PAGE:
Monday, June 14, 2004

2004 R.O.T. Rally Report

This is actually a report from two weeks ago, but I thought I'd post it here for your amusement... H/C

After staying up 'till nearly 1am Thursday night finalizing everything and making sure the bike was packed, we got up at 5am Friday morning for a 6am departure time. This would be a new experience for Keli, having never been on the bike for more than an hour's trip at any given time. It was a new experience for me as well - having to operate a fully-loaded down bike with a passenger and cargo in Dallas rush-hour traffic.

Nevertheless, we got under way only a few minutes behind schedule and managed to get to the south side of Dallas before traffic started to thicken up and the nut-jobs talking on their cell-phones while applying makeup or shaving began to trickle into the morning commute. Keli was sure to let me know when she thought her comfort-level had been exceeded by clutching at me with both hands and knees until I thought I couldn't breathe. Fortunately, we quickly left Dallas behind and found ourselves on the open highway with little to do but watch the scenery blur past.
With each passing mile, we were joined by more and more like-minded folks on motorcycles loaded-down with luggage and dressed in their rally-going regalia, until we reached our first scheduled stop on the way down to Austin - The Czech Stop in West, Texas. The parking lot was full of bikes, and the line at the counter for fresh kolaches and the other treats that the bakery is famous for was nearly wrapped around the entirety of the inside waiting area. Along the tops of all the walls are hundreds of autographed publicity shots of the famous and not-so-famous celebrities who have frequented the store over the years, including Brave Combo, Shakira, Alice in Chains, Kiss (!), Willie Nelson, Hank Williams Jr., and just about every other celebrity who has ever taken a tour bus down to Austin. While there, we discovered that Keli's sunblock doesn't do anything to protect against wind-burn, because she looked like a negative from a photograph of a raccoon.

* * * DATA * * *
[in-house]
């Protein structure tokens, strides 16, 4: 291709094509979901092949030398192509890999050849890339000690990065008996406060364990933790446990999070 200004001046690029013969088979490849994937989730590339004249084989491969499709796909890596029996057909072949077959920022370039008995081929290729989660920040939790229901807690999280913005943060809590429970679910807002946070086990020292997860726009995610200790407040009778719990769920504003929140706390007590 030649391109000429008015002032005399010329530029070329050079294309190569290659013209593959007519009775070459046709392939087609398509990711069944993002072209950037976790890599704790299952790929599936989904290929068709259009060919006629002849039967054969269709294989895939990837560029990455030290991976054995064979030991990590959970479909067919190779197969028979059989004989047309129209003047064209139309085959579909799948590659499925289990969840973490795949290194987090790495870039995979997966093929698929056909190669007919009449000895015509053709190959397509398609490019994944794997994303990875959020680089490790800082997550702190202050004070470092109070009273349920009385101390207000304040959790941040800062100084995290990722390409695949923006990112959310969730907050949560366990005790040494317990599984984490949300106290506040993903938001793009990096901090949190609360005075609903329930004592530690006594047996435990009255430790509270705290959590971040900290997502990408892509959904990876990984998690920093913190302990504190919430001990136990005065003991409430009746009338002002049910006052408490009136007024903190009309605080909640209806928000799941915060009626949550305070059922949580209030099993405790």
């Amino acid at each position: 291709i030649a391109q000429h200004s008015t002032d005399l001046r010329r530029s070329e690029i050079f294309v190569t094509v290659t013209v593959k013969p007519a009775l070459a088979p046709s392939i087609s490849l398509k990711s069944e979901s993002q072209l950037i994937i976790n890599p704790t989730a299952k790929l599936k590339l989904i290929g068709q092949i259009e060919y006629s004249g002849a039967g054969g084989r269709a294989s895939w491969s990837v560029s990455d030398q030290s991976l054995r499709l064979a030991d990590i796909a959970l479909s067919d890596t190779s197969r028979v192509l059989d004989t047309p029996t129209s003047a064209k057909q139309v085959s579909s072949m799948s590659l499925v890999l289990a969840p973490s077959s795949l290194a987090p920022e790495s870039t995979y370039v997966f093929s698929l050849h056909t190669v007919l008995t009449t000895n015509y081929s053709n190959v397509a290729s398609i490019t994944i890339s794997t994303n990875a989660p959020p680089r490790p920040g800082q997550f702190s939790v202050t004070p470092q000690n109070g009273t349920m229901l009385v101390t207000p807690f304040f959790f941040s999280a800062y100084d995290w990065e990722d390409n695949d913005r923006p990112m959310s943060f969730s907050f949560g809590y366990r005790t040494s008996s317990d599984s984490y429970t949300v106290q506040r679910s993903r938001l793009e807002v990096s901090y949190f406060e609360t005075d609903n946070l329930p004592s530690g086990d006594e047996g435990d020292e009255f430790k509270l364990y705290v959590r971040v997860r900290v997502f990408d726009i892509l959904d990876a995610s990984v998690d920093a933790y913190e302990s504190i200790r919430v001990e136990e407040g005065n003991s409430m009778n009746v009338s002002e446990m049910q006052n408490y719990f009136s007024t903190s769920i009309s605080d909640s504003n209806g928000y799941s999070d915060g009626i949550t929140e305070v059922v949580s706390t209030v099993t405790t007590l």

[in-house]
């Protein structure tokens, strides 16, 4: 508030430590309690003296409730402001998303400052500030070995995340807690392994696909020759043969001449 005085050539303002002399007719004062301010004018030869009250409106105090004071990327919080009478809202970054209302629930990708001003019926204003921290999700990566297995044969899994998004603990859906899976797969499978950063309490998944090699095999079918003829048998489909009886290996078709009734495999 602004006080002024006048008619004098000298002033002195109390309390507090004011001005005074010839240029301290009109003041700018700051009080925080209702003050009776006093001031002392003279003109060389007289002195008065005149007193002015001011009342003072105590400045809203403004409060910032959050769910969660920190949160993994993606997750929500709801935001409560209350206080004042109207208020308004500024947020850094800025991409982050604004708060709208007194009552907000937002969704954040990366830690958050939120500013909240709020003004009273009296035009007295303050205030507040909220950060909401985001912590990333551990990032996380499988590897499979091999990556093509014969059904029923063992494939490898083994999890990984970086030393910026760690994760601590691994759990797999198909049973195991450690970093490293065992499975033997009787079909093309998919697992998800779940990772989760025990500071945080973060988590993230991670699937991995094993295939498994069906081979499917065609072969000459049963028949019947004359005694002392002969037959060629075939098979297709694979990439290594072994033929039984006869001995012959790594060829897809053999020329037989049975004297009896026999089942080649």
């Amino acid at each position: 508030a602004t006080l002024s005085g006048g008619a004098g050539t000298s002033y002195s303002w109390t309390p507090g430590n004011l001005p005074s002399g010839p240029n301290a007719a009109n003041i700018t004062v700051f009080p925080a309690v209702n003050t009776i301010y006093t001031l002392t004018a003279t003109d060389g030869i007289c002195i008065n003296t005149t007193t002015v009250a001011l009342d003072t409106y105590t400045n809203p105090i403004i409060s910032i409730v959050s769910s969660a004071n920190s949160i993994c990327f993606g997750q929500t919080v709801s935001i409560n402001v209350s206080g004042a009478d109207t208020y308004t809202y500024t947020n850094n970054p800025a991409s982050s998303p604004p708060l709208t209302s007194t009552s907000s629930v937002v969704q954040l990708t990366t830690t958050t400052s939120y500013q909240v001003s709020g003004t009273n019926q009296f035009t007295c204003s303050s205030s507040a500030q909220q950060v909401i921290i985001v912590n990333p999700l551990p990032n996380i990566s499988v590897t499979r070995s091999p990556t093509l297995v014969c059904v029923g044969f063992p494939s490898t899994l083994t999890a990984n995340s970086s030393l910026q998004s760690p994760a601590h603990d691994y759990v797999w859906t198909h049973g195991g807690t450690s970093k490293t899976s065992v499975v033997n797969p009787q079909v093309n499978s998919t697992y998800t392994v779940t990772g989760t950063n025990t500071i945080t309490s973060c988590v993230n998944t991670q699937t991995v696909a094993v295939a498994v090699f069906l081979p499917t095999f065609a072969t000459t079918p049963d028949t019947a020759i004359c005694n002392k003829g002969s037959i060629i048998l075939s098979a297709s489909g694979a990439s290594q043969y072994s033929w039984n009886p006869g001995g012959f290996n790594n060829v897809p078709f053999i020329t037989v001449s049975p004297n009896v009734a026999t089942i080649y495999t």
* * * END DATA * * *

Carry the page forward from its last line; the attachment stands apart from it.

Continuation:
There were a few more "comfort-stops" along the way to relieve the pressure that too-large fountain drinks can cause before we pulled into Round Rock and looked for the Dell Computers campus to drop off our luggage with Craig. Soon we found ourselves victims of my usual lousy orienteering skills, and despite what seemed like simple directions over the phone, we were touring the local neighborhood instead of pulling into the parking lot of our host's workplace. Fortunately, Keli managed to make out the blue tops of the Dell buildings and steered me in the right direction, where we found Craig waiting for us with a bemused expression on his face, wondering how it was that we came in from the direction that we did. We made our hellos and talked bike-stuff while unloading our tour-pack and stripping off the quick-release windshield, before heading back out to ride the rest of the way to the Rally site.

Checking in at the R.O.T. Rally was much simpler than last year, and considerably more streamlined, as the tickets were all imprinted with unique bar-codes that the staff simply scanned before sending you to pick up your Rally shirt and wristband. All in all, it took less than five minutes from the time we parked among the sea of bikes before we were official rally attendees.

Problem was, we were already exhausted. Lack of sleep combined with road-fatigue from the ride and the already-hot sun had us both making our way to the nearest drink-vendor where we given the choice of $5 cans of beer, $3.50 bottles of water or $3.75 bottles of Gatorade or Pepsi. Ouch! Fortunately for us, Dan and Becky of Quick-Shade fame had their booth at the rally again this year, and welcomed Keli and I to use them as a home-base to rest and recuperate when we weren't stumbling around the fairgrounds. I parked my bike out in front of their booth to serve as a product model for their indispensible bike-cover that shades the saddle and saves me from a roasted rump on sunny days.